A new story of space exploration from the mind of Christopher and Jonathan Nolan. Interstellar presents us to a future where resources are becoming scarce and people are forced to go into agriculture in order to sustain life on Earth. Military funding is over but this does not matter since a huge dust bowl is threatening to kill all crops and thus, end humanity’s means of survival. That is until an engineer-turned-farmer by the name of Cooper (Matthew McConaughey) finds a secret branch of NASA that is developing a ship that will take them through a wormhole into a different galaxy that has potential planets that humans might be able to migrate to.
Interstellar is very far removed from anything that Christopher Nolan has done previously. It is very much in the vein of Spielberg’s Close Encounters of the Third Kind (1977) or Alfonso Cuaron’s Gravity (2013). That being said, you should expect more of a drama in space rather than psychological-thriller/Batman genre that Nolan has gained fame for. Hans Zimmer who is once again collaborating with Nolan also takes a turn away from his usual music. The soundtrack to Interstellar is wonderful and brings out the emotion of just about every scene that it is applied to.
Visually, the movie is breath-taking much like Gravity was when it first hit theaters. Beautiful vastness of space is never overlooked within either film. The difference is that unlike Cuaron’s movie, Nolan and cinematographer Hoyte Van Hoytema spark our imaginations by giving us different worlds, black holes, and other strange things to look at. They successfully manage to make us remember why we are so fascinated with space exploration. The knowledge of knowing that there’s something out there and risking everything to reach it is something that humans have been doing for ages and Interstellar is an ode to what humans can achieve when they set their minds to it.
The acting in this movie was carried pretty heavily by Matthew McConaughey. Overall everyone did fine but McConaughey’s character (Cooper) was the only one that had enough of a character build up to give significance to his scenes. Having left his family behind, Cooper is always thinking about getting back to his daughter Murphy (Jessica Chastain, Mackenzie Foy). Other characters like Brand (Anne Hathaway) and her father (Michael Caine) have their moments but because their characters are restricted to being scientist working to save humanity, their big scenes tend to fall flat in comparison to Cooper’s scenes. Murphy, who is played by three different actresses, is a major part of Interstellar. Mackenzie Foy is the child actress who plays Murphy for the first part of the movie and maybe I’m not the best judge when it comes to child actors but she did an absolutely splendid job. Jessica Chastain who played Murphy in her later years also had a few big scenes but her character was mainly centered around being emotionally distant.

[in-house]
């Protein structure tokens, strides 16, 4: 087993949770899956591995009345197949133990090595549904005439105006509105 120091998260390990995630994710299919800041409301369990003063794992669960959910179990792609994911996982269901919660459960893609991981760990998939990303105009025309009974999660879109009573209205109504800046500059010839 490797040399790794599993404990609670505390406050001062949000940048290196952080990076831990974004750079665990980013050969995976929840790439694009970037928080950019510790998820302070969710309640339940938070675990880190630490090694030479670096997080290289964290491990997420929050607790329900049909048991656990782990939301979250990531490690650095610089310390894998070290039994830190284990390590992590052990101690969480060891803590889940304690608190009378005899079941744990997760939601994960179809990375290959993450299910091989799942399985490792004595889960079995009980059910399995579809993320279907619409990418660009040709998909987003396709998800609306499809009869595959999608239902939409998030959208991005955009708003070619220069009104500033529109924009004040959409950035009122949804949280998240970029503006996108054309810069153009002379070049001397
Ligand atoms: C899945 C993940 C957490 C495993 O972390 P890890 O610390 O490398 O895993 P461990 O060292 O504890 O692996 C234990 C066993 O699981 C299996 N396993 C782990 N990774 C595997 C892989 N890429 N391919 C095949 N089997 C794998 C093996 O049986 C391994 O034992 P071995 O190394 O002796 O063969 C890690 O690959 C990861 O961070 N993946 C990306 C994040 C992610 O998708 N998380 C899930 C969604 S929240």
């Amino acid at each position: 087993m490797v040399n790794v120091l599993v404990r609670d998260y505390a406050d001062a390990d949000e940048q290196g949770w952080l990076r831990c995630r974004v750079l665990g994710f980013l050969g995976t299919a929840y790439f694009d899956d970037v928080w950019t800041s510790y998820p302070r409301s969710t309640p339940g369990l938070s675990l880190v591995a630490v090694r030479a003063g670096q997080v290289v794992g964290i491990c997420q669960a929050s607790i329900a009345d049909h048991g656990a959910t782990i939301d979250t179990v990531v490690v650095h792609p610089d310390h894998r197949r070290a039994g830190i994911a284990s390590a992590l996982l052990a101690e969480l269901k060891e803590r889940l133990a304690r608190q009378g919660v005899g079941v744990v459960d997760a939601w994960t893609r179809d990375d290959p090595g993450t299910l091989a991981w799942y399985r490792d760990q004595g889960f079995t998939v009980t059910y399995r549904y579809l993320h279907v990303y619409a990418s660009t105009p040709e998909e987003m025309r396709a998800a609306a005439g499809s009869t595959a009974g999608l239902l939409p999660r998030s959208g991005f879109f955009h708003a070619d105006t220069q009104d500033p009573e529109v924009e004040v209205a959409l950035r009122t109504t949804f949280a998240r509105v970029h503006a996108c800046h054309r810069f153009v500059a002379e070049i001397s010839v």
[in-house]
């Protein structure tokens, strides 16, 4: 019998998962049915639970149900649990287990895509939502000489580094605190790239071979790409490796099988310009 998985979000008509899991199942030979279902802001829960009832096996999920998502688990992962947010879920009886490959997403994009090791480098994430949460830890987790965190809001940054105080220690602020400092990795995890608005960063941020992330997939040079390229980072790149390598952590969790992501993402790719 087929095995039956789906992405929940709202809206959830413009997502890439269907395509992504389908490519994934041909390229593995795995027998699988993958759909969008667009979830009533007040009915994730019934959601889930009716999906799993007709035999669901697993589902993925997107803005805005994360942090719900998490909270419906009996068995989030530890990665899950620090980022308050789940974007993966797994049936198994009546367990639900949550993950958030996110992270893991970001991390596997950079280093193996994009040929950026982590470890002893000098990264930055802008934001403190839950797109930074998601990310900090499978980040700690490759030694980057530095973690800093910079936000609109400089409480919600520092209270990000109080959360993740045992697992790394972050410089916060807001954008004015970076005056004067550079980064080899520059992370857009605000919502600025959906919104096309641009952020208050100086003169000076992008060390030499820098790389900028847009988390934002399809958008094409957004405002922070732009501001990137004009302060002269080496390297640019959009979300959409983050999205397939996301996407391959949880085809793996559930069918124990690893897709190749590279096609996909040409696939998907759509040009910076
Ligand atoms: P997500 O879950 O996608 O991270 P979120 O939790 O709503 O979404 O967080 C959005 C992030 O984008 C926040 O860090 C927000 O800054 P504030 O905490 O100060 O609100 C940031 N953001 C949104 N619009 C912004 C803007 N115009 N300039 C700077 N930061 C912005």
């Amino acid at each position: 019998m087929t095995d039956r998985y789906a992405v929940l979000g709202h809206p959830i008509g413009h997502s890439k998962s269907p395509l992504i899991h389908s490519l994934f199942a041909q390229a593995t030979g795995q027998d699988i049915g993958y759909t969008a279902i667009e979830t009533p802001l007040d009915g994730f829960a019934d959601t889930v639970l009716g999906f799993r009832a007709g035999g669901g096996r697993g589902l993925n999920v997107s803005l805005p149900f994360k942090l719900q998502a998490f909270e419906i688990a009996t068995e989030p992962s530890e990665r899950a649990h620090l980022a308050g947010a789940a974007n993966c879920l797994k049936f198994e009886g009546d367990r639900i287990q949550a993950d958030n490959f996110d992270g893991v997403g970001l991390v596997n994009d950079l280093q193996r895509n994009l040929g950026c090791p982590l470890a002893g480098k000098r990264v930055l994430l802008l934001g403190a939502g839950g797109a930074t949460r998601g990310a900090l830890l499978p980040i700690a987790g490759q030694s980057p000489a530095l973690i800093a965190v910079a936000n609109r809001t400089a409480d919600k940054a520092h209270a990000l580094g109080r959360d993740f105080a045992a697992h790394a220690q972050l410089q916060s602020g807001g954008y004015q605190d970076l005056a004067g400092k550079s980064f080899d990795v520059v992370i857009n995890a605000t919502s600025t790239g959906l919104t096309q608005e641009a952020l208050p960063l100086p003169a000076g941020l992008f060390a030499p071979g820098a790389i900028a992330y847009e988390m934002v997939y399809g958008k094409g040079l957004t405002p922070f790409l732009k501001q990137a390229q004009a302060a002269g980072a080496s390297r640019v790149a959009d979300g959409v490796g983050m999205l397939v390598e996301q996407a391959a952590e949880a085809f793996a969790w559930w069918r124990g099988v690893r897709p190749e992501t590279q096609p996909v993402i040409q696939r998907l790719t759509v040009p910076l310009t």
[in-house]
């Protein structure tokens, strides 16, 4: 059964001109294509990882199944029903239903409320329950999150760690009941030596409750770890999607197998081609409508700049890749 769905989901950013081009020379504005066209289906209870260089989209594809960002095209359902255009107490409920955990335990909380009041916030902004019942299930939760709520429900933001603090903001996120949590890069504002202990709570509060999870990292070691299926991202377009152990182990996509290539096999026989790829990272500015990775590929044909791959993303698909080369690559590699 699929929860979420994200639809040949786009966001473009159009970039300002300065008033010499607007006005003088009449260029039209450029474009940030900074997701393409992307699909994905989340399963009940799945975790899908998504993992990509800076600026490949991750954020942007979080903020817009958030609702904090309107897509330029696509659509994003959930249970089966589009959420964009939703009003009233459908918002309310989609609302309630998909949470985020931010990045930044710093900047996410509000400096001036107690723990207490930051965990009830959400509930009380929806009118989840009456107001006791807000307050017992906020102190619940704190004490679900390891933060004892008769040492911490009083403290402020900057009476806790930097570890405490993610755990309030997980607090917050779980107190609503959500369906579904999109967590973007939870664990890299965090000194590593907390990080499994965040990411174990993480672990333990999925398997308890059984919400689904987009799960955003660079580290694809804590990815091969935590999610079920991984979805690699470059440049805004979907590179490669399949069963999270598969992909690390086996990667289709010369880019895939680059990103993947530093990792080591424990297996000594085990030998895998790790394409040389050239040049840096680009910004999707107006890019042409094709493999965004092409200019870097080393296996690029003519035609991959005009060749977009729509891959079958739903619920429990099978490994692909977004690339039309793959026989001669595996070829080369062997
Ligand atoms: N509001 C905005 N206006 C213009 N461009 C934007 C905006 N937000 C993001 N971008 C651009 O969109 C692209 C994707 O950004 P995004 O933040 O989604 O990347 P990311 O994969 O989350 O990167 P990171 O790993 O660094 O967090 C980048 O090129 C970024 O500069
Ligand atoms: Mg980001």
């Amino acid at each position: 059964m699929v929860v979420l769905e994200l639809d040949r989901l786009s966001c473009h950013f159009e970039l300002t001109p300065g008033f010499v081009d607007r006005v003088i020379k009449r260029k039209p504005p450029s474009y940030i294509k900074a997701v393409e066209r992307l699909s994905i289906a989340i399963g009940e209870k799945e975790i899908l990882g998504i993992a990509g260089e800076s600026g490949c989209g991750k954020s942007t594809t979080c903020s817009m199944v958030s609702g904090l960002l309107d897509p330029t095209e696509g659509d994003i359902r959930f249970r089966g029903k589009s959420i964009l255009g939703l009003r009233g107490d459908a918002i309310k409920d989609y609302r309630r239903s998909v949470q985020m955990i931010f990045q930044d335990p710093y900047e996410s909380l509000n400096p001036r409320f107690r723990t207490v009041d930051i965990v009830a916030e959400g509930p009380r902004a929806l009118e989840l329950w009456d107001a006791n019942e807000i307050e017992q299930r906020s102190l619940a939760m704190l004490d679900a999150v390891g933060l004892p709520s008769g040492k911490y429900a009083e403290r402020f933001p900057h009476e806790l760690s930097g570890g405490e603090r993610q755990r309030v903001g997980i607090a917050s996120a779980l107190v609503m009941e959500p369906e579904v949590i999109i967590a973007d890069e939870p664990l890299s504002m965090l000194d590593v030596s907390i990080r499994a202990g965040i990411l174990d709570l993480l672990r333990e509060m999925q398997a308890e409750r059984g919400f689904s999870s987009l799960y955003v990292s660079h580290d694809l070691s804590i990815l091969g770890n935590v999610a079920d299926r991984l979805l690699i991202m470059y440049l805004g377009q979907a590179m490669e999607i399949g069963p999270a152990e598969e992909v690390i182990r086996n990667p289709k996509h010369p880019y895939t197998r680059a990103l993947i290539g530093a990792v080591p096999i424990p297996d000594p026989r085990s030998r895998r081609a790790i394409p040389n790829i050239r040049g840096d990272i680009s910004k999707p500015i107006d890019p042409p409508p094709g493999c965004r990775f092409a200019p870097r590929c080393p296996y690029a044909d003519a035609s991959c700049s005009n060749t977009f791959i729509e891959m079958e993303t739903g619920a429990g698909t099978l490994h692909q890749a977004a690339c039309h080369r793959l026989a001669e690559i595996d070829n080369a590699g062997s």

Sitting at close to 3 hours in length, Interstellar isn’t without its faults. Contrary to what seems to be popular belief, the story isn’t that complex. It’s simply astronauts trying to find a habitable planet to migrate to. The fact that this concept is married with a lot of real world physics does not make the actual plot of the movie more complex. There was also the matter of the black hole that somehow led to Murphy’s room. Early on in the movie the audience is told that there is something or someone that is helping the people of Earth to find a way to save themselves. By the end of the film, it is still not completely clear how the wormhole or the room within the black hole came to be or if it was truly a product of human engineering. There’s also the strained relationship between Murphy and her brother that is never truly resolved (they hug and make up that easy??). These are a few things that jumped out at me and I’m sure there’s other things to pick at
Interstellar as a whole is a visually stimulating movie that is excellently made. Characters have some sense of emotion but seem pretty empty and non memorable in the grand scheme of things. The pacing is really slow but picks up enough to keep viewers engaged for the entirety of the film. Much like Super 8 (2011), Interstellar is brilliantly made but ultimately a forgettable movie. This is not because of its flaws but because it’s plot and content is so familiar to those that we’ve seen years before through the eyes of Steven Spielberg and other directors in the 80’s and 90’s. It’s really worth a watch but one viewing was enough to leave me satisfied with this space drama.
TL;DR: Gravity 2.0. More visuals, physics, and plot but far from Nolan’s best work.
Rock-It Raccoon Rating: 7/10
Rotten Tomatoes: 73%